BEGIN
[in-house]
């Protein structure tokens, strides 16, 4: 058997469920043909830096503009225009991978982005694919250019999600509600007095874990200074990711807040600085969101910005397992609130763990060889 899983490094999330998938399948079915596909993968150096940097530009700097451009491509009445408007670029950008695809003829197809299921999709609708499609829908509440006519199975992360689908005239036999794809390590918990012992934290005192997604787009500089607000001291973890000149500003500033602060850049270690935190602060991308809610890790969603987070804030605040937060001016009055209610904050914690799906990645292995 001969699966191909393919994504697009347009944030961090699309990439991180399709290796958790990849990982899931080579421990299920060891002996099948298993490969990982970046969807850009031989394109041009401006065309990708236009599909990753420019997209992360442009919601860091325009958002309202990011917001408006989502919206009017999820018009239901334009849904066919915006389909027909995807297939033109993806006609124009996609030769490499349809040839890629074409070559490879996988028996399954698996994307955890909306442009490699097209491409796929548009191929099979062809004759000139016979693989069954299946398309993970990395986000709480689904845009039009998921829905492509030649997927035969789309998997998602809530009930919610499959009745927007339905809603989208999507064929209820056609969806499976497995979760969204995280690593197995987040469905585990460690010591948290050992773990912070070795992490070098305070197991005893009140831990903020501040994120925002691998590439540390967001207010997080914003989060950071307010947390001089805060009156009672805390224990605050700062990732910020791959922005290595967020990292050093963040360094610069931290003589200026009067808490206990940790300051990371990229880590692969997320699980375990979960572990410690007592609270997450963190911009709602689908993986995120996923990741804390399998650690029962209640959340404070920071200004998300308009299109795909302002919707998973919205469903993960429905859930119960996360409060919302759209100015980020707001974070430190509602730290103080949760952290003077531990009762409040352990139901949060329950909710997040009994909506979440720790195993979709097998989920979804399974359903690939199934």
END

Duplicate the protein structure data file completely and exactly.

[in-house]
């Protein structure tokens, strides 16, 4: 058997469920043909830096503009225009991978982005694919250019999600509600007095874990200074990711807040600085969101910005397992609130763990060889 899983490094999330998938399948079915596909993968150096940097530009700097451009491509009445408007670029950008695809003829197809299921999709609708499609829908509440006519199975992360689908005239036999794809390590918990012992934290005192997604787009500089607000001291973890000149500003500033602060850049270690935190602060991308809610890790969603987070804030605040937060001016009055209610904050914690799906990645292995 001969699966191909393919994504697009347009944030961090699309990439991180399709290796958790990849990982899931080579421990299920060891002996099948298993490969990982970046969807850009031989394109041009401006065309990708236009599909990753420019997209992360442009919601860091325009958002309202990011917001408006989502919206009017999820018009239901334009849904066919915006389909027909995807297939033109993806006609124009996609030769490499349809040839890629074409070559490879996988028996399954698996994307955890909306442009490699097209491409796929548009191929099979062809004759000139016979693989069954299946398309993970990395986000709480689904845009039009998921829905492509030649997927035969789309998997998602809530009930919610499959009745927007339905809603989208999507064929209820056609969806499976497995979760969204995280690593197995987040469905585990460690010591948290050992773990912070070795992490070098305070197991005893009140831990903020501040994120925002691998590439540390967001207010997080914003989060950071307010947390001089805060009156009672805390224990605050700062990732910020791959922005290595967020990292050093963040360094610069931290003589200026009067808490206990940790300051990371990229880590692969997320699980375990979960572990410690007592609270997450963190911009709602689908993986995120996923990741804390399998650690029962209640959340404070920071200004998300308009299109795909302002919707998973919205469903993960429905859930119960996360409060919302759209100015980020707001974070430190509602730290103080949760952290003077531990009762409040352990139901949060329950909710997040009994909506979440720790195993979709097998989920979804399974359903690939199934």